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  Classical Editor Rob Barnett    


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Francesco CILEA (1866-1950)
Adriana Lecouvreur (1902)
Mirella Freni (soprano) - Adriana Lecouvreur; Peter Dvorsky (tenor) - Maurizio; Ivo Vinco (bass) - Principe di Bouillon; Ernesto Gavazzi (tenor) - L’Abate di Chazeuil; Alessandro Cassis (baritone) - Michonnet; Giuseppe Riva (bass) - Quinault; Osvaldo Di Credico (tenor) - Poisson; Patrizia Dordi (soprano) - Jouvenot; Sara Mingardo (contralto) - Dangeville
Chorus and Orchestra of the Teatro alla Scala, Milan/Gianandrea Gavazzeni.
All regions. Dolby Digital Stereo. English Subtitles. 4:3. 16/9 Anamorphic.
Rec. Teatro alla Csala, Milan, in 1989.
OPUS ARTE OA LS3011 D [159’00]


A departure for DVD bookletting here. Instead of a short essay of dubious interest, we are presented with a brief synopsis and the entire libretto in the original Italian, with no translations. The credit side is the opera itself, sparkling and touching by turns. The conductor, Gianandrea Gavazzeni, is, to go by audience enthusiasm, markedly popular at La Scala. It is indeed true that the orchestra responds to his direction with a commendable mix of warmth, wit and accuracy of note and tuning. Passages in which the orchestra get to shine (the Act 3 ballet, for example) remain highlights in their own right.

Throughout one is struck by Cilea’s sense of dramatic timing, unerringly conveyed by the conductor. Act 1 seems perfectly constructed to include contrasts yet makes perfect sense.

Fitting that the most impressive cast member takes the title role. Mirella Freni’s portrayal of Adriana puts all of her colleagues, some of them excellent in themselves, in the shade. Her parlando is a dramatic triumph, and when it contrasts with emotional outpouring she surely captures the effect the composer intended. As she describes her fears later in Act 1 she is superbly believable. ‘Io son l’umile ancella’ is a marvellous lyric outpouring wherein Freni exhibits supreme breath control; the cheers of the Milan audience are fully justified. Of course Act 4 is her great act, and Freni gives it her all. She is beautifully sad at ‘Povero fiori’ - this is surely Freni at her very best.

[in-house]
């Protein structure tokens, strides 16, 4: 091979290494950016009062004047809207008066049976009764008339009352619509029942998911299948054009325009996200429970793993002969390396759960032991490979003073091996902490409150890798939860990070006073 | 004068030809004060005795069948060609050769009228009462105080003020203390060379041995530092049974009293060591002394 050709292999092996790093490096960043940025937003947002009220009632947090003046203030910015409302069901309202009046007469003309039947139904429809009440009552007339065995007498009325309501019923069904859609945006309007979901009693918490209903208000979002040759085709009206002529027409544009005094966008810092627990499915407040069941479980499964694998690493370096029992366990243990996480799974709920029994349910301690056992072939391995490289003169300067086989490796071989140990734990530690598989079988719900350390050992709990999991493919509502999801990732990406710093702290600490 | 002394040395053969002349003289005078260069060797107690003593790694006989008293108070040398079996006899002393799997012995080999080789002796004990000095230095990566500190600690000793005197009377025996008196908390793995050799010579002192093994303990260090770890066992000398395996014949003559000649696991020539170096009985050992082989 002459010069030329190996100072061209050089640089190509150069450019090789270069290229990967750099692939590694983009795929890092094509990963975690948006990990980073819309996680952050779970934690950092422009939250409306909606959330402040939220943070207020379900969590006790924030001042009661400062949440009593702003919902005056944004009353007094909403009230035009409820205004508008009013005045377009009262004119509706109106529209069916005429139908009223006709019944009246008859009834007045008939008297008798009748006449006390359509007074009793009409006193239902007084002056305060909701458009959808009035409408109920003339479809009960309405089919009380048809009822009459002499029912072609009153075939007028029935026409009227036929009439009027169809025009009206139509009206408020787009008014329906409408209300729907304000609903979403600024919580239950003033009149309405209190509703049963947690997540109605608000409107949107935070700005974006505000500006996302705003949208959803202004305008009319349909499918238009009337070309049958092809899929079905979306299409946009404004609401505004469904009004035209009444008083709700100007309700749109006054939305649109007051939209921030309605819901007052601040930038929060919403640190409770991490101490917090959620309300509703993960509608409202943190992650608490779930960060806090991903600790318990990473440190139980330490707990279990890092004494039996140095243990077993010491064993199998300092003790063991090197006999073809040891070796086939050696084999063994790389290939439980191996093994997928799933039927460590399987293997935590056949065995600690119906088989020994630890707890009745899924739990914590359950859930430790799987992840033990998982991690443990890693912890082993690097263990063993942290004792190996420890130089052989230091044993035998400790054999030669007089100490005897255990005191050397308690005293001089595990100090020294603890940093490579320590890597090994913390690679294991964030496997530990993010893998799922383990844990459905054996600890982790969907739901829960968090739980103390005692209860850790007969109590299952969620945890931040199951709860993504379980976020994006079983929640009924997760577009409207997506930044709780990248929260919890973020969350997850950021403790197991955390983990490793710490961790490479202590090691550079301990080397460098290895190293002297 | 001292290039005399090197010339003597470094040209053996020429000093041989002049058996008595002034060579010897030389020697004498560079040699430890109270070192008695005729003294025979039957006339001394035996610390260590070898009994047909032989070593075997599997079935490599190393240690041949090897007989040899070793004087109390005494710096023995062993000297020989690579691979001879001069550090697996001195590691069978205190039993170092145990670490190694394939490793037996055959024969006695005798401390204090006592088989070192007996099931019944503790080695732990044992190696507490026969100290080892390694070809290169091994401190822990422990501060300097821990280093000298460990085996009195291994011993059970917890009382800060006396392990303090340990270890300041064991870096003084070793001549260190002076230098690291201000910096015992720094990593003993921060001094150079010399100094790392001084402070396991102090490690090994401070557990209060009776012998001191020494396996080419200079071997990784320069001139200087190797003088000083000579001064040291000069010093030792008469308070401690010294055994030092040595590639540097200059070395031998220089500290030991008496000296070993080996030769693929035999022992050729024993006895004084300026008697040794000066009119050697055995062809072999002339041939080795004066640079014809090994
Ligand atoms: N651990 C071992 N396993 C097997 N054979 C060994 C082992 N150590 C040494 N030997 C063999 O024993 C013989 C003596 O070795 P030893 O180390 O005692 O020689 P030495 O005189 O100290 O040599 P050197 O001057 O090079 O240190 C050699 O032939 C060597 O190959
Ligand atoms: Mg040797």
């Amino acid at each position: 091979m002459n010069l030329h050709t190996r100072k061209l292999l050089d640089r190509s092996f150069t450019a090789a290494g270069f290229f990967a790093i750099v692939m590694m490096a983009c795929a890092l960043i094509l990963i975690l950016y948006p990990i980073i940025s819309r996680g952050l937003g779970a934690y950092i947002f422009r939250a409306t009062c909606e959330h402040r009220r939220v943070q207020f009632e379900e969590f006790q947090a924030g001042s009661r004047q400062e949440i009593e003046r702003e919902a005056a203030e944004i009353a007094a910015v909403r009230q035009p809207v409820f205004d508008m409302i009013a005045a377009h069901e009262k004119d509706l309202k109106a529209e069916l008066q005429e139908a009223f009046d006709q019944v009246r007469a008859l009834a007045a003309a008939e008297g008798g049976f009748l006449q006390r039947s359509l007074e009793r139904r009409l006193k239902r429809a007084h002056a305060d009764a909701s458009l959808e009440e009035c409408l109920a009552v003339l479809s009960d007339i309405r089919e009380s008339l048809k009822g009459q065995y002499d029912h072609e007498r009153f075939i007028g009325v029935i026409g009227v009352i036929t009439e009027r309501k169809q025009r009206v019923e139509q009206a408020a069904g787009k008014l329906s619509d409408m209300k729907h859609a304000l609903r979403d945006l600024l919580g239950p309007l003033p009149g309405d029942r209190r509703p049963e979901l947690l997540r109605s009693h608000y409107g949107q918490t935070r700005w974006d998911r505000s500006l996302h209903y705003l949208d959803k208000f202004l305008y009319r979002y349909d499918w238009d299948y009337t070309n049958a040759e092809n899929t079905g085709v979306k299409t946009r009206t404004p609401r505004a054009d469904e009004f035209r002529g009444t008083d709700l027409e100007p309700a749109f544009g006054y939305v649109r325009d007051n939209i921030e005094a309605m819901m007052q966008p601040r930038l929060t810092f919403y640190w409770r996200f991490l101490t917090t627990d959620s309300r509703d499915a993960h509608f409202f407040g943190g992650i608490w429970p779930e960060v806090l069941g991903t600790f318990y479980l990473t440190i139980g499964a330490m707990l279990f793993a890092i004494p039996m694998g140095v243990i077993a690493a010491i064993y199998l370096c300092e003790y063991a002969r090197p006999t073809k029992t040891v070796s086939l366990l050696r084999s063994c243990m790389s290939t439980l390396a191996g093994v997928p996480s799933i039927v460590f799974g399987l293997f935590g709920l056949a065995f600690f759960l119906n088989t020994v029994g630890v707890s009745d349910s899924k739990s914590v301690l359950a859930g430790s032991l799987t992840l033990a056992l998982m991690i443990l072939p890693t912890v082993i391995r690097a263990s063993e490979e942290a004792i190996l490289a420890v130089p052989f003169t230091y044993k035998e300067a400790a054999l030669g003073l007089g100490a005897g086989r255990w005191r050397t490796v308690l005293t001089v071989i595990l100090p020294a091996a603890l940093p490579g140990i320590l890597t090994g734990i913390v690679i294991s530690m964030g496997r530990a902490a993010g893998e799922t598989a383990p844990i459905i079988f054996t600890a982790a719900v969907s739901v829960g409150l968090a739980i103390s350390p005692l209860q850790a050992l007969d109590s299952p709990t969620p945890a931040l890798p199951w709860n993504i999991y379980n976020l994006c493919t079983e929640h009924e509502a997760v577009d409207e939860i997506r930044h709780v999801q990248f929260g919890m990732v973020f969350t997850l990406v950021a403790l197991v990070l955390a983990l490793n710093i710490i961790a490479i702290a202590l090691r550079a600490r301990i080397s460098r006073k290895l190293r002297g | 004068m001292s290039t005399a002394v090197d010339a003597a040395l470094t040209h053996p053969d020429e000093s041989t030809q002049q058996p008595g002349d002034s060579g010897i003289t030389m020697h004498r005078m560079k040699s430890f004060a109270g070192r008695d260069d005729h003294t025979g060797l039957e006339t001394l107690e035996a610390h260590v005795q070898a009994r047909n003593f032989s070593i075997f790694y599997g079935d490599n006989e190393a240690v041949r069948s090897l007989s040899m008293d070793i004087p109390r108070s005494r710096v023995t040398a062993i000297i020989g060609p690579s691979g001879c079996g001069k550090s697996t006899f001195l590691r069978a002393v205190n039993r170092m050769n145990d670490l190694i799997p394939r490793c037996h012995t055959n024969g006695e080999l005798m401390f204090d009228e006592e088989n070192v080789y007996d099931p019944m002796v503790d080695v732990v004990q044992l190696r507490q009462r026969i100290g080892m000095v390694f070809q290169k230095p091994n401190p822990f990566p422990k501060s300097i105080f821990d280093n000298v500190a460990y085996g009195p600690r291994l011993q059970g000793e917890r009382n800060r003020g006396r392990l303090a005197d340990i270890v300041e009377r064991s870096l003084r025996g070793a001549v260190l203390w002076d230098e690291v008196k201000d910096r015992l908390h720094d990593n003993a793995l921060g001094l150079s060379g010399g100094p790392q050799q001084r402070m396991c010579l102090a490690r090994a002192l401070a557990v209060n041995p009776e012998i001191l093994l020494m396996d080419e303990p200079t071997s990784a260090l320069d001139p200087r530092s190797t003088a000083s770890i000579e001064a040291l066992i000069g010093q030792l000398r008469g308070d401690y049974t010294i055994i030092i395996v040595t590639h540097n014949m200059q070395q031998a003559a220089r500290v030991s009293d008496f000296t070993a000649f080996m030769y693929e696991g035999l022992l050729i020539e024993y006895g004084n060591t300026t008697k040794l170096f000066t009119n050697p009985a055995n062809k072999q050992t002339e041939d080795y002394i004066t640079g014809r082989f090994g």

Peter Dvorsky, in the form of Maurizio, makes a larger than life entrance. His ‘La dolcissima effigie’ is nicely, if not overly, ardent, working to a fine climax, underpinned excellently by the La Scala orchestra. He is, however, somewhat overshadowed by Alessandro Cassis’ Michonnet, whose Act 1 ‘Ecco il monologo’, with Cilea’s effective, sparse low cello accompaniment, is magnificent. A pity also that in Act 4, when heard against Freni’s Adriana, it is obvious she is an excellent actress; Dvorsky tries hard to be a good actor.

Fiorenza Cossotto’s dramatic senses are tellingly conveyed in her opening of Act 2, ‘Acerba volutta, dolce torura’ as she waits for Maurizio, consumed by jealousy; again, the Milan audience makes its appreciation known. She can wobble, though - try around ‘O vagabonda stella d’Oriente’. Dvorsky, when he appears, is more involved than previously. The heart-breaking solo violin that marks Adriana’s entrance seems also to welcome Freni’s excellence, as if to confirm the ‘star’ has arrived. And so it appears. Gavazzeni delivers a warm, rounded orchestral sonority to underpin the action.

Ernesto Gavazzi ensures that L’Abate di Chazeuil emerges as delightful caricature; and his duet with the focused Principe de Bouillon, Ivo Vinco, means that each reveals the other’s strengths. Gavazzi’s pitching towards the start of Act 3 is pure delight, as is his beautiful catalogue of affectations. Quinault is strong.

Sets are traditional but unerringly cast (try the marvellous ‘evening’ feel to the opening of Act 4).

Difficult to say why this piece seems not to be fully accorded its due stature, especially when given as vividly as here. A controversial description might be to call it ‘superior Puccini’, as Cilea’s contains all of the emotions without so obviously playing to the rafters. Maybe that is to overstate the point, but I do encourage those who do not yet know this magnificent opera to investigate this DVD.

Colin Clarke



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